Carers should be paid more than Aldi staff – and pocket “significantly more than £10-an-hour”, the Government’s top migration adviser warned today.
Ministers were today urged to boost pay for the industry to avoid a deepening crisis as the Brexit transition ends on December 31.
The Migration Advisory Committee called on the Government to hike wages in the low-paid sector to attract British workers.
Chairman Professor Brian Bell told the Mirror: “An awful lot of social care workers are paid the minimum wage of £8.72 an hour.
“I keep on referring to Aldi as an example where their entry level wage for working on the shop floor is £9.40 an hour.
“You just have to ask the question, ‘If you’re thinking of what career to go into, do you decide to go and earn £9.40 an hour working on a shop floor, or £8.72 – ie, eight or nine per cent less – in the extraordinarily stressful and hard work that a care worker has to?’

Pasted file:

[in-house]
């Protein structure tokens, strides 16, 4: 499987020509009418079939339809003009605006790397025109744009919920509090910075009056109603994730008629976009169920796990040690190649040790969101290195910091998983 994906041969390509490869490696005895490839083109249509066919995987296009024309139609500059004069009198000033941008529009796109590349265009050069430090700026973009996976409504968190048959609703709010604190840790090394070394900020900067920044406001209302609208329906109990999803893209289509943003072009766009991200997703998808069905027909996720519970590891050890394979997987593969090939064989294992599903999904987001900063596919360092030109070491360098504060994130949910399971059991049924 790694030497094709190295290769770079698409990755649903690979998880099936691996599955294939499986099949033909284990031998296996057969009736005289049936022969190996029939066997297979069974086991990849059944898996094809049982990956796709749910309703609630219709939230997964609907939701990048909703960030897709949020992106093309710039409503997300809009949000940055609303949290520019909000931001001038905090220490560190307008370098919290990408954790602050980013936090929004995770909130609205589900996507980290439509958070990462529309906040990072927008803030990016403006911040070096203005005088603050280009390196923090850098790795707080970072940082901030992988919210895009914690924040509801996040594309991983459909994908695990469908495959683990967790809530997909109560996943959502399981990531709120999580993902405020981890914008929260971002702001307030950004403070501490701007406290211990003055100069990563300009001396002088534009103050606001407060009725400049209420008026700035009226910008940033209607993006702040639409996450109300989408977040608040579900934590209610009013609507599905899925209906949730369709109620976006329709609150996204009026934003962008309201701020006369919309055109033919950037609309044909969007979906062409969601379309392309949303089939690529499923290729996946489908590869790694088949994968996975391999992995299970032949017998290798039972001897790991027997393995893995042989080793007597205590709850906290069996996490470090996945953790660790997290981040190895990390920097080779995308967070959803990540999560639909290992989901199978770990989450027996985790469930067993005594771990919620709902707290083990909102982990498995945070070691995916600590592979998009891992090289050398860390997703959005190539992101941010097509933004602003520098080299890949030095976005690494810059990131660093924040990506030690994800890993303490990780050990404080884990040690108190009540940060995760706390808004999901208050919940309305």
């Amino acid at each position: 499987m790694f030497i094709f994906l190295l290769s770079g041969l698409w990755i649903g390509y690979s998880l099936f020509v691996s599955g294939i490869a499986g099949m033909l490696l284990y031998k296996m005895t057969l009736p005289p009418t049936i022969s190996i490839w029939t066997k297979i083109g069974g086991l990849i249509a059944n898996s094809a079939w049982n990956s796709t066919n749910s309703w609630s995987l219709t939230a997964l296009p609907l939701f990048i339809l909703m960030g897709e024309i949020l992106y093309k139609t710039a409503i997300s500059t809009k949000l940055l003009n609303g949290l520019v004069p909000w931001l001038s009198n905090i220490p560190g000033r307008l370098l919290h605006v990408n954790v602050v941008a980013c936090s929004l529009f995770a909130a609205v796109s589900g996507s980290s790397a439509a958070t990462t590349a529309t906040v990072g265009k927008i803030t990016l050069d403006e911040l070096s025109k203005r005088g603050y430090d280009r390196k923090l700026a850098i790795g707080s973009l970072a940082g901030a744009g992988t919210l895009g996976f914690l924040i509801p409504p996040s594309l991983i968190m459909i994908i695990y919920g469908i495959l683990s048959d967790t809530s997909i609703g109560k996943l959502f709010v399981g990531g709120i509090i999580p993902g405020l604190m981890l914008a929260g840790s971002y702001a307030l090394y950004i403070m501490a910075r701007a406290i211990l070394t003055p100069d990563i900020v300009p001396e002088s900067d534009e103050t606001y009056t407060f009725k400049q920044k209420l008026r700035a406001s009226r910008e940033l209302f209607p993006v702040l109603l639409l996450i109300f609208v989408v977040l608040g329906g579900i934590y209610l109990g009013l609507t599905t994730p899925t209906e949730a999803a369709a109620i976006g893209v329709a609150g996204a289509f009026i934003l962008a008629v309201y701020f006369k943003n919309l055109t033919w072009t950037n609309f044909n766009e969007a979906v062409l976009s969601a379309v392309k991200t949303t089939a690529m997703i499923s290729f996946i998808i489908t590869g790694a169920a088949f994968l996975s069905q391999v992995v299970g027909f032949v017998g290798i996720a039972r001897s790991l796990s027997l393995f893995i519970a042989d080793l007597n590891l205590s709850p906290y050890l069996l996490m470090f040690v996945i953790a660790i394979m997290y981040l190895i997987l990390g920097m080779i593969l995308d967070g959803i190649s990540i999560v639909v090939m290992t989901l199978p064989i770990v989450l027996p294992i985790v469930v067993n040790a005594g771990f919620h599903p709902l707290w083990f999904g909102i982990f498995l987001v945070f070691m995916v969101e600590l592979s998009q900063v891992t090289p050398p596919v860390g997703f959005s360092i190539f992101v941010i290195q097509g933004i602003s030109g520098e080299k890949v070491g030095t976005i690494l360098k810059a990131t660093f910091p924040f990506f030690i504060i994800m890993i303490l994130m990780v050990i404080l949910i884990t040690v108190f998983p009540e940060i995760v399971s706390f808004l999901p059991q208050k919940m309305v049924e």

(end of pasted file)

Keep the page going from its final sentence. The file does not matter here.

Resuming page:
“You have to be well above that level that Aldi is paying before you begin to attract workers.
“The care sector needs to be able to attract workers who perhaps haven’t thought of a career in social care.
“To do that, my guess is you need to be talking comfortably above £10 – and I emphasise that’s only to begin to attract people.
“There is of course a fundamentally different question that is – how much do we value these workers as a society, and how much we should pay them?
“My personal view is that it is significantly higher than £10-an-hour.”
It came as the Migration Advisory Committee called on the Government to hike wages in the low-paid sector to attract British workers.
It said relying on foreigners to fill positions was unsustainable – and warned of the “stark” impact of losing potential staff when the country was battling the coronavirus pandemic.
Social care workers were controversially left out of plans for a fast-track health and care visa unveiled this year.
The latest warning from Whitehall’s immigration advisers came in a 649-page report published today.